At Rochester Clinic, one of our specialty services is podiatry. If you are dealing with foot pain, you may consider utilizing products
such as orthotic devices, custom foot wear, protective padding, braces, splints, removable casts, and other supports. Today we are going to hone in on some need-to-know facts about foot orthotics, a widely used method for the prevention and treatment of foot disorders.

Here are three things to understand when it comes to receiving footorthoses:

1) With the custom approach, foot orthotics are made from molds that are specific to the patient; not over the counter or off the shelf. Although many local feet and shoe stores say they offer “custom orthotics,” it simply means that they have multiple sizes and typically select one that appears to be the best fit for the foot.

2) A prescription makes all the difference. A doctor would not give out a prescription that says “hypertension” or “medications” for a patient to bring to the pharmacy, and the same should be considered for foot orthoses. At Rochester Clinic, patients receive an orthotics prescription from their medical or podiatric physician. The physician takes care of the casting and writes a detailed prescription for the materials specific to the arch, heel, forefoot, along with any other special considerations. It’s the physician who performs the examination and assessment and knows precisely the characteristics of orthotics the patient needs prior to writing the prescription.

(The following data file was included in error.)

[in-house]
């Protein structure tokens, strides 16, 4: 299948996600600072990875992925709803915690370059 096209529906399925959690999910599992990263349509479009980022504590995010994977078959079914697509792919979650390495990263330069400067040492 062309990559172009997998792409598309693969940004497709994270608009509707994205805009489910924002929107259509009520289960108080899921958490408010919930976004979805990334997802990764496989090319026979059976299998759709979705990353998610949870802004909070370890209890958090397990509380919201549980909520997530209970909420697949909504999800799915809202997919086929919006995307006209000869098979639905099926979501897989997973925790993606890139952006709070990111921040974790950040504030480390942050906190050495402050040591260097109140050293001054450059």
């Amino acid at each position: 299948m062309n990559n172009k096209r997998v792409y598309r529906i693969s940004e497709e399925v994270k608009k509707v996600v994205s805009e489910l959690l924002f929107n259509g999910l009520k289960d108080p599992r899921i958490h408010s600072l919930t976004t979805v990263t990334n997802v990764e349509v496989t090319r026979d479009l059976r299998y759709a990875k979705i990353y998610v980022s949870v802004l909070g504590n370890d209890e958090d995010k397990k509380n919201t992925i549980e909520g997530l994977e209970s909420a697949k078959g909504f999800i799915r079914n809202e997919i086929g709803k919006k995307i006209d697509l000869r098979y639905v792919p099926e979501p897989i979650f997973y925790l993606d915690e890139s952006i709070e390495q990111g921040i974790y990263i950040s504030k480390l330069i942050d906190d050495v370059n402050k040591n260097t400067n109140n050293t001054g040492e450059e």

3) There are two basic types of orthotics: functional and accommodative.

· Accommodative, as the name implies, accommodates to the foot. This option is usually for patients with diabetic neuropathy and/or rheumatoid nodules.

· Functional orthotics are meant to improve functions and/or reduce pain during certain activities, such as sports or daily walking. They require different casting methods and different considerations for the prescription.